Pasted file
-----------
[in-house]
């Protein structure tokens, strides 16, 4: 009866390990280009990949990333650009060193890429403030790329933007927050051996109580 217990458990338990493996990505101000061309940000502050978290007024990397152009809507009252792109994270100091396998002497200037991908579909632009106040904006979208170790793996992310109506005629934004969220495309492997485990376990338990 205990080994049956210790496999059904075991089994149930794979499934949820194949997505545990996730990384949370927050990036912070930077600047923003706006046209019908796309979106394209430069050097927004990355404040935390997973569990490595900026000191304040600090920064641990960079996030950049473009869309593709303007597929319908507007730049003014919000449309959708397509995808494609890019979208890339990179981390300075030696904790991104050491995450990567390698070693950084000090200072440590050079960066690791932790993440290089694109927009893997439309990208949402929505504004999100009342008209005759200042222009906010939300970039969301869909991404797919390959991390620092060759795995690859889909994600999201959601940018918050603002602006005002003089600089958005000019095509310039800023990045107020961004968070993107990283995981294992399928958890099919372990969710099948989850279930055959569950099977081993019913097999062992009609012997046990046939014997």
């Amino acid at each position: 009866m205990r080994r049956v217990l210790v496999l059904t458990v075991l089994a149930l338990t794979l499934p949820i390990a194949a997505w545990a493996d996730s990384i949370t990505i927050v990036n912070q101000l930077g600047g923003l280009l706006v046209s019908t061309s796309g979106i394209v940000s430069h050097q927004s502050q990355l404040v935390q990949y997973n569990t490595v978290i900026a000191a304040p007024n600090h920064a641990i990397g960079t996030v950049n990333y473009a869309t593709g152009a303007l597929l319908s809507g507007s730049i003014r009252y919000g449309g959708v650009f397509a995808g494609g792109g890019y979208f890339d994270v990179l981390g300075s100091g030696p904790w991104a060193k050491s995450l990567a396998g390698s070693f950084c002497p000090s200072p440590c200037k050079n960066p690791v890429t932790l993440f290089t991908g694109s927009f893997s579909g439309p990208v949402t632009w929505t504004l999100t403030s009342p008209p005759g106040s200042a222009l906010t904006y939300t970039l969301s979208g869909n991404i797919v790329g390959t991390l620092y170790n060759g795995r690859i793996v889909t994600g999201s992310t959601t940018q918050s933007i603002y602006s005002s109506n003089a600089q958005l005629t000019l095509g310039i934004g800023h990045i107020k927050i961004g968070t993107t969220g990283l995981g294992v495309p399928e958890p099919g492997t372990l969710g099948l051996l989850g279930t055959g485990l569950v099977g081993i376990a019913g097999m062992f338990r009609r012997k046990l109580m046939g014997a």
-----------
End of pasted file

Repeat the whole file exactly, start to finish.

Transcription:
[in-house]
């Protein structure tokens, strides 16, 4: 009866390990280009990949990333650009060193890429403030790329933007927050051996109580 217990458990338990493996990505101000061309940000502050978290007024990397152009809507009252792109994270100091396998002497200037991908579909632009106040904006979208170790793996992310109506005629934004969220495309492997485990376990338990 205990080994049956210790496999059904075991089994149930794979499934949820194949997505545990996730990384949370927050990036912070930077600047923003706006046209019908796309979106394209430069050097927004990355404040935390997973569990490595900026000191304040600090920064641990960079996030950049473009869309593709303007597929319908507007730049003014919000449309959708397509995808494609890019979208890339990179981390300075030696904790991104050491995450990567390698070693950084000090200072440590050079960066690791932790993440290089694109927009893997439309990208949402929505504004999100009342008209005759200042222009906010939300970039969301869909991404797919390959991390620092060759795995690859889909994600999201959601940018918050603002602006005002003089600089958005000019095509310039800023990045107020961004968070993107990283995981294992399928958890099919372990969710099948989850279930055959569950099977081993019913097999062992009609012997046990046939014997």
């Amino acid at each position: 009866m205990r080994r049956v217990l210790v496999l059904t458990v075991l089994a149930l338990t794979l499934p949820i390990a194949a997505w545990a493996d996730s990384i949370t990505i927050v990036n912070q101000l930077g600047g923003l280009l706006v046209s019908t061309s796309g979106i394209v940000s430069h050097q927004s502050q990355l404040v935390q990949y997973n569990t490595v978290i900026a000191a304040p007024n600090h920064a641990i990397g960079t996030v950049n990333y473009a869309t593709g152009a303007l597929l319908s809507g507007s730049i003014r009252y919000g449309g959708v650009f397509a995808g494609g792109g890019y979208f890339d994270v990179l981390g300075s100091g030696p904790w991104a060193k050491s995450l990567a396998g390698s070693f950084c002497p000090s200072p440590c200037k050079n960066p690791v890429t932790l993440f290089t991908g694109s927009f893997s579909g439309p990208v949402t632009w929505t504004l999100t403030s009342p008209p005759g106040s200042a222009l906010t904006y939300t970039l969301s979208g869909n991404i797919v790329g390959t991390l620092y170790n060759g795995r690859i793996v889909t994600g999201s992310t959601t940018q918050s933007i603002y602006s005002s109506n003089a600089q958005l005629t000019l095509g310039i934004g800023h990045i107020k927050i961004g968070t993107t969220g990283l995981g294992v495309p399928e958890p099919g492997t372990l969710g099948l051996l989850g279930t055959g485990l569950v099977g081993i376990a019913g097999m062992f338990r009609r012997k046990l109580m046939g014997a």